How many shims did the operator need to correct the angle? Will one tool set work better than another? The answers often came from trial and error. If an operator worked on a brake with no backgauge, that added 30 minutes or more to the setup as he laid out the part, scribed the bend lines, set the hard stops, adjusted the flange length and squareness, and performed only a single bend at a time.
Experience and know-how really affected how long this all took, which is why decades ago many bent parts were made simple, with more pieces just welded together to make the final assembly (see Figure 1 and Figure 2). Sure, if the design had fewer parts, it would have required less welding. But fewer parts often meant more complex bending of geometries that were either very different or impossible to form on the equipment of the day.
Compare this with modern press brake setup:
• Load program from memory: 15 seconds (if using a bar code scanner, 3 seconds)
• Load tool setup in hydraulic clamping as per controller mapping: 2.5 minutes
• Clamp tools with the push-button or key switch on the controller: 5 seconds
• Bend the first part: 30 to 45 seconds
• Check the first part to print: 1.5 minutes
So in five minutes, the operator already completed the first part.
Many things beyond the operator’s control need to happen to make the first part as described above—and some are invisible to the operator. First is to provide the operator with the correctly sized blank. Too often because the bend allowance is not calculated properly or the tooling cannot produce the exact inside radius from the drawing, the operator is left to make adjustments to flange lengths. These adjustments are required not because of inaccuracies in the machine, but because of the engineering process. The calculated bend allowance may be off by only a small amount, but because of tolerance buildup, the discrepancy is exacerbated for each subsequent bend. For this reason, the operator adjusts the flange lengths so that instead of all the error ending up on the last flange of the part, it is spread evenly across all flanges.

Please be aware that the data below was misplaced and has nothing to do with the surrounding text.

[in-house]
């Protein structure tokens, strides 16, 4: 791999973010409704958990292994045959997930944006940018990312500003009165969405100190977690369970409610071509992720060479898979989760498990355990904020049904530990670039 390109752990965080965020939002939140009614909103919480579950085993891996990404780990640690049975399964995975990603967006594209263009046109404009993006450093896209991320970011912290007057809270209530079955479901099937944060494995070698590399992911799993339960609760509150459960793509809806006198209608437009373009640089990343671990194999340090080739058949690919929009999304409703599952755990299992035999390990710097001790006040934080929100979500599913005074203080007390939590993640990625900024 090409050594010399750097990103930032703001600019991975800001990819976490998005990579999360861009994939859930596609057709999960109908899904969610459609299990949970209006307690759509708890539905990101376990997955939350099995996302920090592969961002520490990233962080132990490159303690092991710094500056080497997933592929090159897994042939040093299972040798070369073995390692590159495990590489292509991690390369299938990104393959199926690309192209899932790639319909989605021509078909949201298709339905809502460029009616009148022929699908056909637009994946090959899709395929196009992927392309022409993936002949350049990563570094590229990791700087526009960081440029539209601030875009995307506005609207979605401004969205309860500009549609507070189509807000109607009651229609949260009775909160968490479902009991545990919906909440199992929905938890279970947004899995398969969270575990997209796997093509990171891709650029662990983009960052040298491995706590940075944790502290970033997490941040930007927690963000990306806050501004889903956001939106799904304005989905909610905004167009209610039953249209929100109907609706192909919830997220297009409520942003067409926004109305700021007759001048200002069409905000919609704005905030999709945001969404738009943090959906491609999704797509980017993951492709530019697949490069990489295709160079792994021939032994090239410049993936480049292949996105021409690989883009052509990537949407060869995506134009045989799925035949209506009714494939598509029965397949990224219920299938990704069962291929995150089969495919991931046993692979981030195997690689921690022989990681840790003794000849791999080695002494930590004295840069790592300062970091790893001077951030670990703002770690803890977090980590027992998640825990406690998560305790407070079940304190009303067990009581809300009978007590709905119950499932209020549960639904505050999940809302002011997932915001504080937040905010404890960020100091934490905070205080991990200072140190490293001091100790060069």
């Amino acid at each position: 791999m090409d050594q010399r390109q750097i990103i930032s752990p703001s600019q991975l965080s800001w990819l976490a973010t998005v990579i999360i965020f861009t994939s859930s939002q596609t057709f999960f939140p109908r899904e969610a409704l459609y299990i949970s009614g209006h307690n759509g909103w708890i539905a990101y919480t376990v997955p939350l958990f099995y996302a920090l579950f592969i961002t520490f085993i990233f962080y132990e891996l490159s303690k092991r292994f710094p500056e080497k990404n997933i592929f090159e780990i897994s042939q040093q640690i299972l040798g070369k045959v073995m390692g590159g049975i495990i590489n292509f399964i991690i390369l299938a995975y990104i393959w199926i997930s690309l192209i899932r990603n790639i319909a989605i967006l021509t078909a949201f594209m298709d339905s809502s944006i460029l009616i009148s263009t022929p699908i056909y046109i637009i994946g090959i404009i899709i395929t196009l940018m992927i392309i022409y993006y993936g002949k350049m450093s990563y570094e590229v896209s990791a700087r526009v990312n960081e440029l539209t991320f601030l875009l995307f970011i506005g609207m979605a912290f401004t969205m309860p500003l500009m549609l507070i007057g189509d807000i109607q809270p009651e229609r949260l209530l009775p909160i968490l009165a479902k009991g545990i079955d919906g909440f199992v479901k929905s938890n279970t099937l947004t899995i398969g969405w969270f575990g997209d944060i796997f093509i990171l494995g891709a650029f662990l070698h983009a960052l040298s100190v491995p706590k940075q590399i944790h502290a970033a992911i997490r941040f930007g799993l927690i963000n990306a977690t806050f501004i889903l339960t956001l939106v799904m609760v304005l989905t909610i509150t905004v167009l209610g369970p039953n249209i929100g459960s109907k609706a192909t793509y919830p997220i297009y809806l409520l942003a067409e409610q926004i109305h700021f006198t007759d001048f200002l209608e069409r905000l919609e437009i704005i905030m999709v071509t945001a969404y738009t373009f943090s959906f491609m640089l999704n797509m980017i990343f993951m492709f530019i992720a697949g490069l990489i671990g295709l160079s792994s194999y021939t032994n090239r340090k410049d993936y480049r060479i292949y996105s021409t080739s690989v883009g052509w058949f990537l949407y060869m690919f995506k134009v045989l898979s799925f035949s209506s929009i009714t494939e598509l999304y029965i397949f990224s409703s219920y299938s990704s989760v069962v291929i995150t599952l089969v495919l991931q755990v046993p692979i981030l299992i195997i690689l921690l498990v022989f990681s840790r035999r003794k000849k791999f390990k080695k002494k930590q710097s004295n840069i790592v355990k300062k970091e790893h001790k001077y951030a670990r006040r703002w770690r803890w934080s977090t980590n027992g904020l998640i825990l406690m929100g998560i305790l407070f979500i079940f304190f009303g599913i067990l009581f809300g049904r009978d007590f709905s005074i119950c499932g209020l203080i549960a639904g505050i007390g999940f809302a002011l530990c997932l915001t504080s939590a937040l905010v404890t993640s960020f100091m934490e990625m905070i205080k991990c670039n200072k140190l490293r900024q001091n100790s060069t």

Second, the accuracy of the machine and the crowning system gives the operator the correct bend angle from the start. Changes in tensile strength, temperature, thickness, and bend position on the bed are all compensated automatically by the machine. Operators of older equipment compensated for this on their own.
Third is precision-ground, quick-change tooling. Hydraulic clamping allows operators to replace a full bed of tooling in minutes. All of the tool sections are small enough for a single person to lift, and the self-centering and self-aligning feature makes it virtually impossible to misalign a tool. This eliminates the time-consuming process of tool shimming, which traditionally accounted for tooling and crowning inaccuracies.
Training today’s operators involves more than having them work with an existing setup and run hundreds of parts. They need to be agile, smart, and, most important, willing to learn. You cannot take someone off the street and make him a bending expert overnight. But with a modern machine you can have an operator bending parts in a day, proficient in a week, very effective in a month, and producing at the top of the machine’s capability within a couple of months.
Working with graphics-based controllers, operators may benefit from any experience manipulating content in a 3-D, virtual environment—including video games.
Value in …. Video Gaming?
Some fabrication managers have gone so far as to ask an unusual question during the job interview: Do you play video games?